The field counting and application of a correct number of seeds into the cone are inconsistent at best. Seeding tools are used which can apply too few seeds, too many, or can damage the seed. A Technical Note publication from the Northwestern Ontario Forest Technology Development Unit, TN-01, 1989, titled Shelter Seeding Black Spruce and Jack Pine in Northwestern Ontario, by B. Campbell and W. D. Baker, extols the advantages of using plastic seed shelter cones, yet cautions:
The seeding tools are notorious for depositing too much seed, especially when seeding black spruce;
Keep extra seeding tools on hand, as many models are not durable;
Check to make sure that the seed is placed within the cone. In the case of black spruce, carpenter chalk may be added to improve visibility, although it can sometimes clog the seeding tools; and
Some seeding tools tend to plug up in rainy weather.
With this background in mind, it is an object of this invention to improve on the plastic shelter cone, to eliminate the need for separate seeding tools in the field.
The present invention is an improvement of the known shelter cone comprising a hollow, light-transmitting, frangible plastic, frusta cone structure having a soil-engaging flange at its base, said cone being adapted to be placed on a soil surface to form a mini-greenhouse environment or terrarium within.
In accordance with the invention, the top of the cone is formed with a hinged flap located to extend across the vent opening. The flap preferably forms a central depression for retaining seed. A water soluble adhesive may be applied to temporarily secure the seed to the hinged flap for handling and transportation to the planting site. The cone sidewall forms inwardly extending means for securing the flap when it is pressed downwardly into the cone interior, so that the flap is retained in a generally vertical position, thereby positioning the seed to drop into the cone chamber. With the locking of the flap in the downwardly directed position, the vent opening is unblocked.
Upon the addition of water through the vent opening, such as from rainfall, the water soluble adhesive releases, dropping the seed to the soil below; the cone then remains in place to provide an environment conducive to successful germination and seedling growth.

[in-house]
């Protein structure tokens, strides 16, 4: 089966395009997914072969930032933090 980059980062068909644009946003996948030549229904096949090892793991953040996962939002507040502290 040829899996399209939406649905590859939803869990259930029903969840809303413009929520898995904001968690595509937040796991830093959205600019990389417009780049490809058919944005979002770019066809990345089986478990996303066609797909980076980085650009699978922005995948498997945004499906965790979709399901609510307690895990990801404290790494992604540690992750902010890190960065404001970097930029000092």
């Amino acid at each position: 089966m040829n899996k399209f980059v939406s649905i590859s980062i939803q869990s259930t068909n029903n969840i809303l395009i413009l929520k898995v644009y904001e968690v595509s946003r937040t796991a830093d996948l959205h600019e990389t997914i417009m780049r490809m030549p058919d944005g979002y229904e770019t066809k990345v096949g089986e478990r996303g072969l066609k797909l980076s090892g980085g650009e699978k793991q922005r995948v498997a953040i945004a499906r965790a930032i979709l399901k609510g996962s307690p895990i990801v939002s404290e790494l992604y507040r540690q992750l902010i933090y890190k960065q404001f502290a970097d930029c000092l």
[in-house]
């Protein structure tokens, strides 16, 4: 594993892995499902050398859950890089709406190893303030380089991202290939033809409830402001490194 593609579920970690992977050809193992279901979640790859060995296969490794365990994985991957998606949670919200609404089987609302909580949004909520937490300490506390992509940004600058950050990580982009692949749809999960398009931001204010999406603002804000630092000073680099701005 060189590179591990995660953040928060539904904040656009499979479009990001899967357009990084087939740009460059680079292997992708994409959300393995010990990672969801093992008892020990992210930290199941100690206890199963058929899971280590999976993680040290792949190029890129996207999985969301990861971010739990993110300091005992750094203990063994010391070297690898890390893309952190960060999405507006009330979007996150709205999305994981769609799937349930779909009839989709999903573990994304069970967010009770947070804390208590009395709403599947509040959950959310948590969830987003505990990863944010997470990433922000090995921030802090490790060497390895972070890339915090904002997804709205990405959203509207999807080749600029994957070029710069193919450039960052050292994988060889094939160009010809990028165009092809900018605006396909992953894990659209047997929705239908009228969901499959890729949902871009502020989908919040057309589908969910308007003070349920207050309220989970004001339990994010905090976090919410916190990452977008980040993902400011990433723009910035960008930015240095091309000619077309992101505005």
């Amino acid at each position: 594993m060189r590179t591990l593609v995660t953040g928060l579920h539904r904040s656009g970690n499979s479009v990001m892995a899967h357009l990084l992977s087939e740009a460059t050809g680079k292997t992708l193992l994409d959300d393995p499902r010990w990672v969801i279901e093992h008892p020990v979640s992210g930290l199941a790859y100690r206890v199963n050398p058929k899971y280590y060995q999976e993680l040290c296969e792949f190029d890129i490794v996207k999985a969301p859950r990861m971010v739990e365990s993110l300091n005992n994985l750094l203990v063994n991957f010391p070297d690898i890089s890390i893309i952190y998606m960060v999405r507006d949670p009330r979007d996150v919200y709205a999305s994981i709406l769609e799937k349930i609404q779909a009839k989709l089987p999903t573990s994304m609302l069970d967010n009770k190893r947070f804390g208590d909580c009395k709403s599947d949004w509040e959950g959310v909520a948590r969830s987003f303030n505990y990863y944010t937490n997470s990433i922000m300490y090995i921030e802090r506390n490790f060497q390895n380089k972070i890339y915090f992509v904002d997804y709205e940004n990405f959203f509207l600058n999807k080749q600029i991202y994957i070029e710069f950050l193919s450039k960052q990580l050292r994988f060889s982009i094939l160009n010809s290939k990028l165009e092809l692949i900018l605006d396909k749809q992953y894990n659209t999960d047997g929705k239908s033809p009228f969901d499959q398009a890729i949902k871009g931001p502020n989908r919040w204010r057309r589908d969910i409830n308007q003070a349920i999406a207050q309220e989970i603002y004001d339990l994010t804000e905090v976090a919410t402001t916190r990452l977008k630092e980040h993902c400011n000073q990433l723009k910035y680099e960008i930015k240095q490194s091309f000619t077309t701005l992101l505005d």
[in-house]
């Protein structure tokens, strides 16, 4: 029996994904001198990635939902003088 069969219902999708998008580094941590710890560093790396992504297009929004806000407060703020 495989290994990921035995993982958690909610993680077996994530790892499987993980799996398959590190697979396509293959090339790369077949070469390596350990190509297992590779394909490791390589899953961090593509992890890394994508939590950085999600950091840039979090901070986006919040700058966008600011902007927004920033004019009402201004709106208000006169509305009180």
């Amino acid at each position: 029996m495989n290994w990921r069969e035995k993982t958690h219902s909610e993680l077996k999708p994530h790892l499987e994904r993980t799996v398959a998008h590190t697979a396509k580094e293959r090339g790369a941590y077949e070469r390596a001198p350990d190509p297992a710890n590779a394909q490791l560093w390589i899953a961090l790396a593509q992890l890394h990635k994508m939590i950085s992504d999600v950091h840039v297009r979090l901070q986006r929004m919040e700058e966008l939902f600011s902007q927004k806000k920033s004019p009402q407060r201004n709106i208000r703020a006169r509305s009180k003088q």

Preferably, the cone structure is strengthened with ribs, projecting outwardly and forming grooves on the inner cone surface. Water soluble adhesive and seed may be applied to the grooves to secure the seed therein for handling and transport to the planting site. Upon the application of water, the adhesive releases the seed in the groove, permitting it to fall to the soil below.
In a more preferred aspect of the invention, the plastic may be colored a translucent red to enhance visibility and to modify the transmitted light spectrum to assist in seedling growth. It is further preferred that the plastic be sunlight-degradable, deteriorating with exposure over time, thereby permitting the seedling to easily break free of the cone when larger.
Additional advantages and aspects of the invention will become apparent in the following description.
FIG. 1 presents a perspective view of the cone with the hinged flap in place for shipping;
FIG. 2 presents a perspective view of the cone with the hinged flap pressed down and latched in the locked position;
FIG. 3 presents a sectional view of an alternate embodiment, shown with exaggerated wall thickness, with the seed secured in an internal groove.
Referring to FIGS. 1 and 2, the shelter cone is a hollow, thin, frangible plastic frustum of a cone forming an interior chamber 2. Suitable stiffening devices, such as ribs 3, are formed into the cone sidewall 4 to provide internal grooves 5. The base of the cone 1 has a flange 6 which may be weighted down with soil to restrain it from movement.